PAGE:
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Organized looters are attacking aid convoys in search of contraband cigarettes, officials say.

Organized looters are attacking aid convoys in search of contraband cigarettes, officials say.

A new problem is bedeviling humanitarian aid convoys attempting to deliver relief to hungry Gazans: attacks by organized crowds seeking not the flour and medicine that trucks are carrying, but cigarettes smuggled inside the shipments.

In tightly blockaded Gaza, cigarettes have become increasingly scarce, now generally selling for $25 to $30 apiece. U.N. and Israeli officials say the coordinated attacks by groups seeking to sell smuggled cigarettes for profit pose a formidable obstacle to bringing desperately needed aid to southern Gaza.

The Israeli authorities closely scan everything that goes in and out of Gaza through Israeli-administered checkpoints. But the cigarettes have managed to slip through for weeks inside aid trucks, mostly through Kerem Shalom crossing into southern Gaza.

To evade Israeli inspections, smugglers in Egypt have been hiding them in sacks of United Nations-donated flour, diapers and even a watermelon, according to aid agencies and an Israeli military official who shared photos with The New York Times.

Aid trucks that set off from the crossing into Gaza were then attacked by crowds of Palestinians, some of them armed, seeking the cigarettes hidden inside, according to U.N. and Israeli officials.

Andrea De Domenico, who runs the U.N. Office for the Coordination of Humanitarian Affairs in Jerusalem, confirmed that aid officials had “seen cartons of U.N.-branded assistance with cigarettes inside.” He said the contraband cigarettes had created “a new dynamic” of organized attacks on aid convoys.

Israel’s near-total control of the goods that enter Gaza amid the war has warped the enclave’s economy. The price of flour has plunged in parts of Gaza because Israel, under intense international pressure to ease hunger, has allowed aid agencies to pump in large amounts of it. Other commodities, which have entered less frequently, remain rarer and more expensive.

Mr. De Domenico showed The Times footage he had taken during a recent drive along the road leading into Gaza from Kerem Shalom: Full flour bags can be seen strewed along the side of the road, seemingly of little interest to the looters.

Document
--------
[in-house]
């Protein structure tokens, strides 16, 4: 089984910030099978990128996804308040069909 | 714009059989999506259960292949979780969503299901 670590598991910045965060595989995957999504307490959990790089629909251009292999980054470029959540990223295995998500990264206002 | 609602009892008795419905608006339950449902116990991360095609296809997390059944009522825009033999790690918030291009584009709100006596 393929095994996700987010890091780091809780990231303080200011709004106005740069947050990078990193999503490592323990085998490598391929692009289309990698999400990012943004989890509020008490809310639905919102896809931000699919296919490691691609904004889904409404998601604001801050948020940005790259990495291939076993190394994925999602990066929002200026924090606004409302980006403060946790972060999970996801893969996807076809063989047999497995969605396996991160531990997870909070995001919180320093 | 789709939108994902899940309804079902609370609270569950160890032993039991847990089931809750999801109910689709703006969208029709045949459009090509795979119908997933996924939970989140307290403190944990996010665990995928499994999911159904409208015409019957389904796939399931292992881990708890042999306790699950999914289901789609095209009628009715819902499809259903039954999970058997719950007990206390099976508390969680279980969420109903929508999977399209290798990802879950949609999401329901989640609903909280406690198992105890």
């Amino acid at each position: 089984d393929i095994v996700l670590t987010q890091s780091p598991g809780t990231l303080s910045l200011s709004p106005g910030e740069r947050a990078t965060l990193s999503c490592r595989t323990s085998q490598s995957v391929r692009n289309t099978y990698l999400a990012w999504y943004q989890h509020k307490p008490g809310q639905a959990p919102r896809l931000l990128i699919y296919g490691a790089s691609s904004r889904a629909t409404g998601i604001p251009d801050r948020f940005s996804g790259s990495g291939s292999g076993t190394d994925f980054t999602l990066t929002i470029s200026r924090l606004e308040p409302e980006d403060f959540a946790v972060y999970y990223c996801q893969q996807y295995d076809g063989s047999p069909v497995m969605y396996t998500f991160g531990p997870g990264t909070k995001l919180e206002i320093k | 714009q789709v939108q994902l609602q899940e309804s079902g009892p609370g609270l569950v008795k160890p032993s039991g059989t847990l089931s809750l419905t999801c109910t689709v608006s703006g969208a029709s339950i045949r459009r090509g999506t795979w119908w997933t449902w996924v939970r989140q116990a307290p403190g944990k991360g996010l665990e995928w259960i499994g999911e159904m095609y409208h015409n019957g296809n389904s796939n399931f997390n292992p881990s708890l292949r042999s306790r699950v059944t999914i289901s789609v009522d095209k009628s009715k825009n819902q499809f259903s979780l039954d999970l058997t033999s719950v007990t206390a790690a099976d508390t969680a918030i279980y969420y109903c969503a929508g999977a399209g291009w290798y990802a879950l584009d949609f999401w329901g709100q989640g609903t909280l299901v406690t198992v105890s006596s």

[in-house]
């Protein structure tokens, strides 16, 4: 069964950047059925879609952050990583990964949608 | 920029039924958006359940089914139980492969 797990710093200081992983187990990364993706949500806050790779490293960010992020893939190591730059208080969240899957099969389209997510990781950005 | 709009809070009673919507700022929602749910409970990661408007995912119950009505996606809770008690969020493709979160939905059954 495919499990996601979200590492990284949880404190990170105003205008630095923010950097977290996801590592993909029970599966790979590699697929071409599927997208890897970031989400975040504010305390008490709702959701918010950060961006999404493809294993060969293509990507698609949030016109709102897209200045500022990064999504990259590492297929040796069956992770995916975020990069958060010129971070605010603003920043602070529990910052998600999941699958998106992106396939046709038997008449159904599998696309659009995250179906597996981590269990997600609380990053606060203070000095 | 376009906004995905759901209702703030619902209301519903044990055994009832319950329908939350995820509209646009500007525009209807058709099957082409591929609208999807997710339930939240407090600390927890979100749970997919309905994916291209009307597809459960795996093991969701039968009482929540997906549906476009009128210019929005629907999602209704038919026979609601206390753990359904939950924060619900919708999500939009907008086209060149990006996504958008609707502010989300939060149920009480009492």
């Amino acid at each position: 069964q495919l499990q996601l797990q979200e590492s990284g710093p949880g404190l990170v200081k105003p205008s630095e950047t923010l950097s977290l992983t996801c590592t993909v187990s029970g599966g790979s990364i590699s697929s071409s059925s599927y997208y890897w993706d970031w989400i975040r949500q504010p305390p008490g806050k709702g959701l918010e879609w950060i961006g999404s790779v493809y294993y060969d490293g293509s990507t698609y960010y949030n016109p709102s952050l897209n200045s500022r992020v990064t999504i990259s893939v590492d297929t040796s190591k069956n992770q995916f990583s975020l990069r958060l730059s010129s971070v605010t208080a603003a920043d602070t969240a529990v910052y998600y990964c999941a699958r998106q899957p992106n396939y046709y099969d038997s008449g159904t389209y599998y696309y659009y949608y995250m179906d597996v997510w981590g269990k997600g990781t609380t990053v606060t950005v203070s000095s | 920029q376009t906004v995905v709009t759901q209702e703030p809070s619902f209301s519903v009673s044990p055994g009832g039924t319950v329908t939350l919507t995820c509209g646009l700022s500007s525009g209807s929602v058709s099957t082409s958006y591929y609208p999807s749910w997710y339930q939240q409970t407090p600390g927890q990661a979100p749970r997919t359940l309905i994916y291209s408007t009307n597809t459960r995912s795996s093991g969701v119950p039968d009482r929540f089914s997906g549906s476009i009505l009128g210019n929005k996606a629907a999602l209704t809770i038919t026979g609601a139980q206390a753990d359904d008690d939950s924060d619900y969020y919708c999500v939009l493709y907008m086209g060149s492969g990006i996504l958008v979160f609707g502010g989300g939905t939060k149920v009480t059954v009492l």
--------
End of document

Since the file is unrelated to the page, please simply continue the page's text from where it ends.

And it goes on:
“Their main purpose here was to search for the cigarettes,” said Manhal Shaibar, who runs a Palestinian trucking company at Kerem Shalom that ferries U.N. aid.

Officials said that most of the trucks bearing cigarettes appeared to come from Egypt, which rerouted trucks arriving from Egyptian territory through Kerem Shalom after Israel captured the Rafah border crossing in early May. Mr. Shaibar attributed the smuggling operation to Bedouin families with a footprint in both Gaza and the Egyptian Sinai.

The looting is a product of the anarchy that has gripped much of Gaza as Israel’s war against Hamas enters its 10th month. Israeli forces have targeted Hamas’s governing apparatus and police without installing any new administration in their place, creating widespread lawlessness.

Even as deprivation in southern Gaza has deepened amid a new wave of Israeli military evacuation orders, the contents of over 1,000 aid trucks have been stuck for weeks at the Gazan side of the Kerem Shalom crossing, according to the Israeli authorities. Fearing attack, aid agencies have hesitated to send trucks to collect and distribute the goods.

Israel says it has made efforts to ensure U.N. agencies can collect the goods, including by paving new roads, and points out that private merchants have been able to bear the difficult conditions to pick up their wares. Aid officials say Israel could do much more, including allowing them to expand their use of other roads and crossings.

U.N. and Israeli officials said the smugglers outside Gaza were closely coordinated with organized groups inside the territory that have blocked aid trucks with light arms, clubs and improvised roadblocks. After successfully halting convoys, the looters often appeared to know precisely where to find the cigarettes hidden inside, Mr. De Domenico said.

“These attacks have been very targeted,” he said. “They go exactly into the pallet” where the cigarettes are.

Col. Elad Goren, a senior official in COGAT, the Israeli agency that oversees Palestinian civilian affairs, said the smuggling appeared to originate in Egypt; other people familiar with the trade shared his assessment.

“We are trying through the scanning process to find most of the packages,” Colonel Goren said. “But we believe that things need to be done on the Egyptian side in order to stop the smuggling.”

The Egyptian government’s press office did not immediately respond to a request for comment.

One cigarette seller in Gaza City said prices could range up to $40 per cigarette for more sought-after brands. Desperate smokers were willing to pay the high prices, despite being impoverished after several months of war, he said.

The seller, who spoke on condition of anonymity because he feared retribution, said Hamas forces were still present in the area but not as police to apply the law, just as “mafias.”

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